ALAMEDA – Raiders offensive coordinator Greg Olson spent most of his weekly press conference defending (at least discussing) his unit’s second-half woes.
The Raiders have gone cold late in three straight games, which has either negated a fast start or taken a competitive game out of reach.
The trend was clear Sunday against Pittsburgh, when the Raiders nearly blew a 21-3 lead after registering 35 second-half yards and just one first down. The Raiders didn’t execute well, and they weren’t able to run at will, even when the defense was ready for it.
Play calling was considered conservative in those situations, which, right or wrong, lays criticism at Olson’s feet.
“We try to pinpoint it. Why does that happen in the second half rather than the first half?” Olson said. “We’re looking at it and trying to figure out why that could occur if it didn’t happen in the first half. Our job is to find out at times we don’t execute.”
Olson spoke specifically about the Steelers game, and pointed to a lack of execution. The Raiders believed they could have a 300-yard rushing day after totaling 182 in the first half. Darren McFadden was going strong, and the Raiders' core runs were steadily productive.
“We knew, let’s run the football,” Olson said. “We’d like to make a statement with our rushing game and let’s finish them off and unfortunately that didn’t happen.”
The wheels came off instead. The Raiders tried to run and pass their way out of things. Neither worked well. They only had two series in the third quarter and fumbled another away deep in Raiders territory. Some credit goes to a Steelers defense, and significant blame falls on execution.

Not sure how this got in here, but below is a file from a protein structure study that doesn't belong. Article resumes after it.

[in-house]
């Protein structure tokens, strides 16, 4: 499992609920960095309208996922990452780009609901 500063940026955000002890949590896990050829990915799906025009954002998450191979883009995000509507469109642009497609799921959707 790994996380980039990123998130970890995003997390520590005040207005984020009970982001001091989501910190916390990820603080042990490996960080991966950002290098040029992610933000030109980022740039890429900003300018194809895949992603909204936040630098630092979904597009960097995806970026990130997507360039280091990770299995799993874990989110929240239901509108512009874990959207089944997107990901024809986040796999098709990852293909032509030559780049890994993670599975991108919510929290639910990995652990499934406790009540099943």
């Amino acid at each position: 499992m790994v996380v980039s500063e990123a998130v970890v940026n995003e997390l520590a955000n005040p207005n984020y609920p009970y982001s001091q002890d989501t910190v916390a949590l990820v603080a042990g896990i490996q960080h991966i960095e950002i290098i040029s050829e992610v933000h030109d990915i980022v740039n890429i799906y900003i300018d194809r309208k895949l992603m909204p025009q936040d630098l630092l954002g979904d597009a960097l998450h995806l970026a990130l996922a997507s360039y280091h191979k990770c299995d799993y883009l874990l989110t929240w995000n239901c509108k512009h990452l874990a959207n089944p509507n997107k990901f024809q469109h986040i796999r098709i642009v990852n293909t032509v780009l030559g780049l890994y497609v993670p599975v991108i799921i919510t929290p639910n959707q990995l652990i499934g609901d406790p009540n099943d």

“We have to do a better job of executing and really coaching up the details because to be honest with you, because the plays were there to be had,” Olson said. “It’s more focus at halftime and having the resolve to finish the game.”
You may blame the play calling and call the conservative approach unwarranted. The players don’t agree.
“Greg is a guy that you respect, whatever he calls,” quarterback Terrelle Pryor said. “I know he has the best interest in me and the offense and I just think whatever he calls, the whole team, offensively, believes in. We have to sharpen it up.”
The second half wasn’t pretty, but it resulted in a win. So did the Oct. 6 home game versus San Diego, when a 17-point lead nearly vanished under similar circumstances. That can’t continue if the Raiders are to win consistently.
“The fast starts are great and we have to keep them coming,” running back Darren McFadden told CSN parent station NBC Sports Network. “We have to find a way to finish games out. That’s a skill we have to develop.”